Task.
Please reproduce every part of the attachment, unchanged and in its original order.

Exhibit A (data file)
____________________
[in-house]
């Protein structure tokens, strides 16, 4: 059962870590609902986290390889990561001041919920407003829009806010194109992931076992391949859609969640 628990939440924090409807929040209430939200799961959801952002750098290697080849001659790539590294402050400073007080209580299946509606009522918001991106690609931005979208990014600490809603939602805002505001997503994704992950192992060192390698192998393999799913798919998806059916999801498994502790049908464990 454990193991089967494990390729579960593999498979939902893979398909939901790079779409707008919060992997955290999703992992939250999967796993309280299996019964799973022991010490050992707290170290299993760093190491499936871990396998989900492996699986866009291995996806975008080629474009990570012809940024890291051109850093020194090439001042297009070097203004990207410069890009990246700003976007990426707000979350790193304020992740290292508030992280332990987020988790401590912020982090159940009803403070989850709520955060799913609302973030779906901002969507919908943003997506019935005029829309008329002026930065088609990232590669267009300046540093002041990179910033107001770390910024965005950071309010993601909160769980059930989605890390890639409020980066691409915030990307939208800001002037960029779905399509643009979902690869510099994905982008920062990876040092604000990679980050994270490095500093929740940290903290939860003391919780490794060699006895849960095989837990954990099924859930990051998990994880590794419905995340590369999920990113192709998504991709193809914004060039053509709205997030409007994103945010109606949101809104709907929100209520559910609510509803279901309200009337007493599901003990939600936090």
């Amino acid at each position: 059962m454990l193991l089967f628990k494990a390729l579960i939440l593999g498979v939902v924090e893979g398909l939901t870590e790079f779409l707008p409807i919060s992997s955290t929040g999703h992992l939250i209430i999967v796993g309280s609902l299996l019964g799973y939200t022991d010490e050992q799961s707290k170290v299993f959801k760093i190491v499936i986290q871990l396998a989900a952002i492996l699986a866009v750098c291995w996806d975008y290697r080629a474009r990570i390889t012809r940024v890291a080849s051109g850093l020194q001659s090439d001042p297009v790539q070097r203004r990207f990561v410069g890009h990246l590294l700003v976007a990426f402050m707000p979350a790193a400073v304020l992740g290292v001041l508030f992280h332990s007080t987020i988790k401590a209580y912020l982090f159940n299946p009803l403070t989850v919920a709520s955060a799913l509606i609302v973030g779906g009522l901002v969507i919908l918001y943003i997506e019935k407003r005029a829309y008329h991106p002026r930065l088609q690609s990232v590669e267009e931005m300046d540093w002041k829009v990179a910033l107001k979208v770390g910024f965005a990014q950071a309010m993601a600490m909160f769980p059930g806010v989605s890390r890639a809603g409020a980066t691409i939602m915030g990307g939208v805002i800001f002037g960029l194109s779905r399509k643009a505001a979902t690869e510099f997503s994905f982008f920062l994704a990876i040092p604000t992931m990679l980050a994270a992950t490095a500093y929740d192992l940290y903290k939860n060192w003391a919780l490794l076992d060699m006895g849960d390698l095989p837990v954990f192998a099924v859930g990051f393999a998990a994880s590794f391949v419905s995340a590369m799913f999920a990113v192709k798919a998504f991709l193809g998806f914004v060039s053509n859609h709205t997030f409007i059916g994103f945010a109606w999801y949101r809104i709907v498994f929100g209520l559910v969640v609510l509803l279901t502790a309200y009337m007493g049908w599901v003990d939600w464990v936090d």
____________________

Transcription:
[in-house]
């Protein structure tokens, strides 16, 4: 059962870590609902986290390889990561001041919920407003829009806010194109992931076992391949859609969640 628990939440924090409807929040209430939200799961959801952002750098290697080849001659790539590294402050400073007080209580299946509606009522918001991106690609931005979208990014600490809603939602805002505001997503994704992950192992060192390698192998393999799913798919998806059916999801498994502790049908464990 454990193991089967494990390729579960593999498979939902893979398909939901790079779409707008919060992997955290999703992992939250999967796993309280299996019964799973022991010490050992707290170290299993760093190491499936871990396998989900492996699986866009291995996806975008080629474009990570012809940024890291051109850093020194090439001042297009070097203004990207410069890009990246700003976007990426707000979350790193304020992740290292508030992280332990987020988790401590912020982090159940009803403070989850709520955060799913609302973030779906901002969507919908943003997506019935005029829309008329002026930065088609990232590669267009300046540093002041990179910033107001770390910024965005950071309010993601909160769980059930989605890390890639409020980066691409915030990307939208800001002037960029779905399509643009979902690869510099994905982008920062990876040092604000990679980050994270490095500093929740940290903290939860003391919780490794060699006895849960095989837990954990099924859930990051998990994880590794419905995340590369999920990113192709998504991709193809914004060039053509709205997030409007994103945010109606949101809104709907929100209520559910609510509803279901309200009337007493599901003990939600936090």
């Amino acid at each position: 059962m454990l193991l089967f628990k494990a390729l579960i939440l593999g498979v939902v924090e893979g398909l939901t870590e790079f779409l707008p409807i919060s992997s955290t929040g999703h992992l939250i209430i999967v796993g309280s609902l299996l019964g799973y939200t022991d010490e050992q799961s707290k170290v299993f959801k760093i190491v499936i986290q871990l396998a989900a952002i492996l699986a866009v750098c291995w996806d975008y290697r080629a474009r990570i390889t012809r940024v890291a080849s051109g850093l020194q001659s090439d001042p297009v790539q070097r203004r990207f990561v410069g890009h990246l590294l700003v976007a990426f402050m707000p979350a790193a400073v304020l992740g290292v001041l508030f992280h332990s007080t987020i988790k401590a209580y912020l982090f159940n299946p009803l403070t989850v919920a709520s955060a799913l509606i609302v973030g779906g009522l901002v969507i919908l918001y943003i997506e019935k407003r005029a829309y008329h991106p002026r930065l088609q690609s990232v590669e267009e931005m300046d540093w002041k829009v990179a910033l107001k979208v770390g910024f965005a990014q950071a309010m993601a600490m909160f769980p059930g806010v989605s890390r890639a809603g409020a980066t691409i939602m915030g990307g939208v805002i800001f002037g960029l194109s779905r399509k643009a505001a979902t690869e510099f997503s994905f982008f920062l994704a990876i040092p604000t992931m990679l980050a994270a992950t490095a500093y929740d192992l940290y903290k939860n060192w003391a919780l490794l076992d060699m006895g849960d390698l095989p837990v954990f192998a099924v859930g990051f393999a998990a994880s590794f391949v419905s995340a590369m799913f999920a990113v192709k798919a998504f991709l193809g998806f914004v060039s053509n859609h709205t997030f409007i059916g994103f945010a109606w999801y949101r809104i709907v498994f929100g209520l559910v969640v609510l509803l279901t502790a309200y009337m007493g049908w599901v003990d939600w464990v936090d």